Ariana Grande, Emma Roberts, Abigail Breslin, Billie Lourd

Ryan Murphy announced Fox’s Scream Queens in a manner befitting his brand: He declared the camptastic anthology series the genesis of a heretofore unseen genre called “comedy horror.” Ornery internet haters—also known as reasonable people with a cursory knowledge of horror—cried foul and lambasted Murphy in the name of comedy horror trailblazers such as Sam Raimi and Joe Dante. In Murphy’s semi-defense, his claim wasn’t born out of ignorance or grandiosity, it was further proof of his eerily proficient showmanship.

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Murphy is an unparalleled salesman, and smart money says he’s fully aware that he’s not the first storyteller to marry laughter and fright, but he doesn’t much care. Murphy has a knack for artfully trolling the media and galvanizing the sizable fan base he’s accumulated over his years working on Nip/Tuck, Glee, and American Horror Story. For his steadfast super fans, all Murphy has to do to invent comedy horror is say he did. But conceptual prowess and keen marketing instincts lose their potency in service of a stale product. And even Murphy apologists may cool to Scream Queens, a patchwork of his earlier series that barely feels like a new show, much less a new genre.

Queens bears a structural resemblance to AHS from its first scene, a tantalizing vignette set in 1995. A horrific incident at the ivy-walled Wallace University serves as a prologue to the present-day campaign to discover who is killing off the sisters of Kappa Kappa Tau sorority, clad in a cherry-red devil costume. Emma Roberts stars as Chanel, the sadistic tyrant atop the food chain at KKT, Wallace’s most prestigious and most exclusive sorority. Chanel relishes her malicious monarchy, which gives her domain over a trio of weak-willed KKT sisters whose names she can’t be bothered to learn. Instead, in a nod to Heathers, she refers to them as extensions of herself: ditzy Chanel #2 (Ariana Grande), haughty Chanel #3 (Billie Lourd), and cruel Chanel #5 (Abigail Breslin). KKT’s toxic way of life—which resembles Jawbreaker: The College Years—comes under attack from anti-Greek dean Cathy Munsch (Jamie Lee Curtis). Munsch wants desperately to strip KKT of its charter, but she settles for stripping the club of its exclusivity by forcing KKT to accept anyone who wants to join.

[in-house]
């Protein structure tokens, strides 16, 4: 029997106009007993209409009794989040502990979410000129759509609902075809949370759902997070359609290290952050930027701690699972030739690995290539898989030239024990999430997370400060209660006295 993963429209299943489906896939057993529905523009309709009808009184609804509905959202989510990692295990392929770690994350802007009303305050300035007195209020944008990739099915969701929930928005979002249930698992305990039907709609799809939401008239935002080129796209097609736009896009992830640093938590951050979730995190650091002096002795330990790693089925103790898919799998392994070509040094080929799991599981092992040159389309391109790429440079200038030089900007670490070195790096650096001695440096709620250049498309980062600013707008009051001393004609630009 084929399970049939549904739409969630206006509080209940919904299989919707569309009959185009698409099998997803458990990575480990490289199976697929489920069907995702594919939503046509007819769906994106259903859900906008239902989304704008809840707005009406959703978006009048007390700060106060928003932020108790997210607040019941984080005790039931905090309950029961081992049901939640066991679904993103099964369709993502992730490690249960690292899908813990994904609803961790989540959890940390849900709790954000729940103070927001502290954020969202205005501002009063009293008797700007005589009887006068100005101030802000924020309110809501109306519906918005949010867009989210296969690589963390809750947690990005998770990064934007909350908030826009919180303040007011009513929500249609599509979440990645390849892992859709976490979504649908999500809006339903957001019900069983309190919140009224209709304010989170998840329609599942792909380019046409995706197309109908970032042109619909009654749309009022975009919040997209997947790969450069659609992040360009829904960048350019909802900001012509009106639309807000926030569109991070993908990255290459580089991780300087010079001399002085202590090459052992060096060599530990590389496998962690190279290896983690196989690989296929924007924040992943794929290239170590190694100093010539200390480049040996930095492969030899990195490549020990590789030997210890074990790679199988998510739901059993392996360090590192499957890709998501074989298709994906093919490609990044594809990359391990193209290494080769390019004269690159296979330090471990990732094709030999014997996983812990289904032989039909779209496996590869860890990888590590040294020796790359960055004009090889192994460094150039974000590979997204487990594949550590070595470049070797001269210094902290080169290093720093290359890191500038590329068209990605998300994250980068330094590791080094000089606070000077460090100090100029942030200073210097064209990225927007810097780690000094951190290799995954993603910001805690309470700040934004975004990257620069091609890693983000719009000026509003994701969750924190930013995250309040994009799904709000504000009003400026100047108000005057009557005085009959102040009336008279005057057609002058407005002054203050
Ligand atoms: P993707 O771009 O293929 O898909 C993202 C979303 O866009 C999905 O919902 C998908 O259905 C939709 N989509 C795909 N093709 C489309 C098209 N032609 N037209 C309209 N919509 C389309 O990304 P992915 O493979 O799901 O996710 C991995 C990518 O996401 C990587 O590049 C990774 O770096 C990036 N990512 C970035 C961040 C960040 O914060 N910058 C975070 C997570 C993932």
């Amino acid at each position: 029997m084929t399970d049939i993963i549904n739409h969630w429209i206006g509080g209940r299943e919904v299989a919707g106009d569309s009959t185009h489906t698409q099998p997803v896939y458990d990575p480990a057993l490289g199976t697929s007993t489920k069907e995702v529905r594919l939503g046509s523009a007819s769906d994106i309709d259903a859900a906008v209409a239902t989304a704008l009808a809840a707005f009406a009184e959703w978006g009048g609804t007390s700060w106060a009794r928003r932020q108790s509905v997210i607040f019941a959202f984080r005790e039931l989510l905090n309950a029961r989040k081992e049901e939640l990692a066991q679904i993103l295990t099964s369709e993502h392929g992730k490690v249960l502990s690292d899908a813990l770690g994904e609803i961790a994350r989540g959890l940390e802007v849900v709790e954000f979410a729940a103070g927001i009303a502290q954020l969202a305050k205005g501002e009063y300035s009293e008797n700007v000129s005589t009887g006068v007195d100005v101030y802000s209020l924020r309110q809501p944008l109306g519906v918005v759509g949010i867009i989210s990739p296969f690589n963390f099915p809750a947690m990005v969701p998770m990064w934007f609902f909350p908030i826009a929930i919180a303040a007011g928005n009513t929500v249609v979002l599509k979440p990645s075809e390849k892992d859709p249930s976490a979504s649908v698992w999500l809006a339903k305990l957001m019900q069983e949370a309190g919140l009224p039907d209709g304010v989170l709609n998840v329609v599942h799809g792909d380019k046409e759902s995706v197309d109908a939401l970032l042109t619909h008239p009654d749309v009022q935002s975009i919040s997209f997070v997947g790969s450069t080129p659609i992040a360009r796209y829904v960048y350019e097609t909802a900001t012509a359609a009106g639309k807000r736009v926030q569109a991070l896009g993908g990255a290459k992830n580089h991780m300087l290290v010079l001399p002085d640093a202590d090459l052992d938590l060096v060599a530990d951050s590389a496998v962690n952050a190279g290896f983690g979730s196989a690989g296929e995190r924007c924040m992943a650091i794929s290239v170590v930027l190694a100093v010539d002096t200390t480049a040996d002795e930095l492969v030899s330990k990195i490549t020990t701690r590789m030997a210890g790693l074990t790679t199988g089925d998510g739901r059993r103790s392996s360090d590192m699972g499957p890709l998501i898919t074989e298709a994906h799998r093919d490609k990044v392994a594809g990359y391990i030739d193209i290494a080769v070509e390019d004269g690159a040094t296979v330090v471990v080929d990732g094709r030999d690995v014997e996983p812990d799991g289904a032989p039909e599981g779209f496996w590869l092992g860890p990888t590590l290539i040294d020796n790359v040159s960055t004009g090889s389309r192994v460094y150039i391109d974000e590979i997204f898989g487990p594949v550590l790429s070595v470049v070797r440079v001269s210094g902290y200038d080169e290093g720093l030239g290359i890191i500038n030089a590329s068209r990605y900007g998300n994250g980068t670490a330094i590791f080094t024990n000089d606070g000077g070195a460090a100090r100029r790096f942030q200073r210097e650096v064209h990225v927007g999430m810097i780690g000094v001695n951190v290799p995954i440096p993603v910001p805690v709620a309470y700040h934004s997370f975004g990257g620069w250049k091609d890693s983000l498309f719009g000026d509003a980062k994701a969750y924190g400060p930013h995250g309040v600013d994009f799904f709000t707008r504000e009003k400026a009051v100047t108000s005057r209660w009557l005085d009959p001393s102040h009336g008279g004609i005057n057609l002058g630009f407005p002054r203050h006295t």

The Chanel clique would sooner maintain KKT’s fair-skinned, thigh-gapped legacy, which the sorority’s attorney Gigi (Nasim Pedrad) sums up in an evening itinerary: “We have a Side Boob Mixer followed by a White Party, where everyone is encouraged to wear/be white.” That line is representative of the show’s dialogue, nearly all of which is hyper-stylized and jam-packed with pop-culture references. The dialogue will feel familiar to those acquainted with Murphy’s work, specifically Glee, the fizzled phenomenon he co-created with Brad Falchuk and Ian Brennan, who also collaborated on Queens. Murphy, Falchuk, and Brennan have resurrected their unorthodox practice of writing all the scripts themselves rather than sourcing ideas from a writers’ room, the system they followed in the early days of Glee before eventually incorporating other voices. Judging from the show’s mischievous tone, the trio is thrilled to have the old band back together.